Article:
5 special needs institutions receive $7.5m raised from Digicel 5K
Representatives of the beneficiaries along with Digicel Foundation executives pose with the symbolic cheques at the handover ceremony on Thursday. (Photos: Marlon Reid)
Digicel Foundation handed over cheques valued at $7.5 million to five special needs organisations on Thursday.
The organisations each received $1.5 million. They are Jamaica Association for the Deaf, Jamaica Autism Support Association, Early Stimulation Plus, Jamaica Downs Syndrome Foundation and Promise Learning Centre.
The funds were raised via the Digicel 5K Fun Run/Walk For Special Needs, which was staged virtually this year due to COVID-19.
Charmaine Daniels, CEO of Digicel Foundation said that the charity had to make changes to ensure that the event, which is in its ninth year, could still be able to assist the special needs community.
Charmaine Daniels, CEO of Digicel Foundation, addresses the audience at the presentation ceremony.
“A lot of the work we do with the special needs community is about advocacy. So with COVID restrictions, we decided to go ahead and try a virtual 5K because it would allow us to advocate on behalf of the community,” Daniels said.
“This was a watershed moment for us because we have never done a virtual 5K and we had no clue how to go about navigating it. Running Event, which is our partner in our 5Ks, was willing to come on board and show us how we needed to navigate the space.
“We made a lot of new connections with the diaspora as we try to push and raise awareness, get registrations. We got many countries signing up as we did the 5K and it was successful, a great learning experience and we did not regret it,” Daniels said.
According to chairperson of Digicel Foundation, Jean Lowrie-Chin, the initiative is part of the entity’s efforts to assist a wide cross-section of Jamaicans.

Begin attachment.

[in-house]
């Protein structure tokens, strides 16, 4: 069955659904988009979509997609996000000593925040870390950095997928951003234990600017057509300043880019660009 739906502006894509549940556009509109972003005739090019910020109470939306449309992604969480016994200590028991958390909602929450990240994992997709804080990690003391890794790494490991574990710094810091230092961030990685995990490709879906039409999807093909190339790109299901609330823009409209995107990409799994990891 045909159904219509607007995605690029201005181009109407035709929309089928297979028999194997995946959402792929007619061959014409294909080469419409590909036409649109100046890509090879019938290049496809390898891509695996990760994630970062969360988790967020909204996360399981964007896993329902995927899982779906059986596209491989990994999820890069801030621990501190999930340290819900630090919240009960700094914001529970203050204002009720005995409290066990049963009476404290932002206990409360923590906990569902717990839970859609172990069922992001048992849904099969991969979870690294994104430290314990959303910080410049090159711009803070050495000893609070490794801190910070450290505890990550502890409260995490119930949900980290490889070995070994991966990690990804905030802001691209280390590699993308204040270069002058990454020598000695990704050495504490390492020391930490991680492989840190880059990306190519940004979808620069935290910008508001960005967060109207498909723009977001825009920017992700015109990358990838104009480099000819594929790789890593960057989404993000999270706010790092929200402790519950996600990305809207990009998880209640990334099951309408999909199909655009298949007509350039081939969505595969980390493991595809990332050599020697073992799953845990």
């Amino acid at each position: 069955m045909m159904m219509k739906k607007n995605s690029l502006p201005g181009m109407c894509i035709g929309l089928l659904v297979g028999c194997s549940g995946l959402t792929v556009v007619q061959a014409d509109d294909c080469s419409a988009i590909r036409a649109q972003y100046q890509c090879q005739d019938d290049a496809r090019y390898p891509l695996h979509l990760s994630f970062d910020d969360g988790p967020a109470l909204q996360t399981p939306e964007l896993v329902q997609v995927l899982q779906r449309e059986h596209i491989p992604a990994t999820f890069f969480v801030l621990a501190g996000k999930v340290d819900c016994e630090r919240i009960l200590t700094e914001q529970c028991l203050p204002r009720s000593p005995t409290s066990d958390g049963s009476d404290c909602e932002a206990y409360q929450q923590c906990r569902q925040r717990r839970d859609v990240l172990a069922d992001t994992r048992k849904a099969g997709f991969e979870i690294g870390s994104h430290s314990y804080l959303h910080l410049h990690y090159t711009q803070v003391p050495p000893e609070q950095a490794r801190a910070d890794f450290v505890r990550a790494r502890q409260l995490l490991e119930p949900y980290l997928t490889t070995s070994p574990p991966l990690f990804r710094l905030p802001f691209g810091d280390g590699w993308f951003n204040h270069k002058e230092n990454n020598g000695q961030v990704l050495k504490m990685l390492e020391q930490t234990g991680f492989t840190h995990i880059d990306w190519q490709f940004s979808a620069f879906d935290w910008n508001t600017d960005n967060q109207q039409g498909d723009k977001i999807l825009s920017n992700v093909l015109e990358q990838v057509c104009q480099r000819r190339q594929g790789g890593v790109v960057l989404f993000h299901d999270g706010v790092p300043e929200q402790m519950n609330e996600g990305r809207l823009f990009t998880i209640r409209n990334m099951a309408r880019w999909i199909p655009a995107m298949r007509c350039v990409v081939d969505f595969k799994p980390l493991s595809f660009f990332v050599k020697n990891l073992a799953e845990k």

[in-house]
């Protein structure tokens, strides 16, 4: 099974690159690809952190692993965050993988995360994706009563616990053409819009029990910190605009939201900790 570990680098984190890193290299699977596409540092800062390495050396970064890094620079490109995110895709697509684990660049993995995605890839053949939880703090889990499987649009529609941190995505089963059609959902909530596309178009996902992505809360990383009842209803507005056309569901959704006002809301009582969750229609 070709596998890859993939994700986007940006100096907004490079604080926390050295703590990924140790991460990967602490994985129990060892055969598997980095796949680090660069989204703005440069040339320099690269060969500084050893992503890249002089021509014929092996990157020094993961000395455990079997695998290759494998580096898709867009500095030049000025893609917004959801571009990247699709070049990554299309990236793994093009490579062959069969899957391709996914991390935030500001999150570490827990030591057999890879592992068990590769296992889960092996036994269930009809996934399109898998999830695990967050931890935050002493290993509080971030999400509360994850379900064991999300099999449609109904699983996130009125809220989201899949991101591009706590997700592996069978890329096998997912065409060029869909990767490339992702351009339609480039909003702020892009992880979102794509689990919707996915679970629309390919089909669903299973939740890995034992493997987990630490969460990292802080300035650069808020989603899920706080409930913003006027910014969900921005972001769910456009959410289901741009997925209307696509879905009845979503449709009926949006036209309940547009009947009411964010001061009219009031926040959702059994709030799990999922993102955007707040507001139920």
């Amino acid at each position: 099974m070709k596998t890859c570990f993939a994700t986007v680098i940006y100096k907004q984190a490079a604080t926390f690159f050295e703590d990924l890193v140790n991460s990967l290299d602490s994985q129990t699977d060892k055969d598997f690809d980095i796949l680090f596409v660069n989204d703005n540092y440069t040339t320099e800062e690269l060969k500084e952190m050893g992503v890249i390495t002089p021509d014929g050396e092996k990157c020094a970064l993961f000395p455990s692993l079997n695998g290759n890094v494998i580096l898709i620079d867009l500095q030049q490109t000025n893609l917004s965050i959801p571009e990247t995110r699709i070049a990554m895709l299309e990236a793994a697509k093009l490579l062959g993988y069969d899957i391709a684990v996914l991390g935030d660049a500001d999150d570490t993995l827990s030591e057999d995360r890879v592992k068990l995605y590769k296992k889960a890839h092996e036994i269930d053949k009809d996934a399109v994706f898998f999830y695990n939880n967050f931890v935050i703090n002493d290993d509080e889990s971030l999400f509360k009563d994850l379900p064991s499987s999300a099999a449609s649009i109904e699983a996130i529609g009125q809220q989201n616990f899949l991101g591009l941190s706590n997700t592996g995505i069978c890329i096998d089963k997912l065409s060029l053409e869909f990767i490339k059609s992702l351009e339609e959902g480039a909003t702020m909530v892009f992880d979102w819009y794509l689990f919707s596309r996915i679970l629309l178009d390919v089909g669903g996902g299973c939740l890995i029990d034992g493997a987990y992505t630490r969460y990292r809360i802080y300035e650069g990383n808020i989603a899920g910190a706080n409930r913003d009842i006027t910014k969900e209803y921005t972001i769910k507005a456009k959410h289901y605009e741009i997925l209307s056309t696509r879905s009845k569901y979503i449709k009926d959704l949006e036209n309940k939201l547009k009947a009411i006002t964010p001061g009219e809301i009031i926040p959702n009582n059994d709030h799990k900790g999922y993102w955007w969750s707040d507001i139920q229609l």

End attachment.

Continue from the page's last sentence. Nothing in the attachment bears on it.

Chairperson of Digicel Foundation, Jean Lowrie-Chin, presents the symbolic cheque to Kimberley Sherlock Marriott-Blake of Jamaica Association for the Deaf.
She said that over the past 15 years, over US$40 million has been invested in Jamaica with over 1,200 projects completed and supporting nearly 680,000 people.
In the special needs community, the foundation has enabled over 800 children with disabilities to register for government support and has invested in two literacy labs for the deaf.
The foundation also recently partnered with UNICEF Jamaica and Special Olympics Jamaica for Play Day Ja towards the construction of two centres of excellence. It has also partnered with the Ministry of Education, Youth and Information to build two special needs schools, in addition to the 10 that were either built or renovated before.
Meanwhile, Marjorie Hylton, Principal of Promise Learning Centre, a special education school, said the funds will assist the institution with a stimulation room, which will help students with behavioural challenges.
Digicel Foundation 5k Presentation
Hylton said the room is especially important, since the institution caters specifically for students with autism and learning disabilities.
“With our special needs, especially with autism, they have sensory issues, they have behavioural issues and they also have communication needs.
“This will be a room that will ease some of the stress that they go through daily. When they have a challenge in the classroom, they are taken to this room for relief. It will be a soundproof room where there will be soft music and padded walls,” Hylton said.
She said that while in the room, the students will still be able to participate in classes, as there will be a sensory touch board.
The money, she said, should cover the cost of completing the new room, as the administrators of the institution have allocated space for it and purchased some of the equipment.
This is unlike the goal of Jamaica Association for the Deaf. Kimberley Sherlock Marriott-Blake, executive director, said the funds would start the process of creating online content for students.
“Our entire system has gone online and so, what is required of us, is that our students can access content online to have a visual language ... so it means additional videos, additional information in ways that they can benefit from the content.
“This money is a start and I think, at this point, if we are to use our Jamaican colloquial term ‘every mikkle mek a muckle’, this is definitely something that’s going to be a contribution towards making it happen and that’s most important for us,” she said.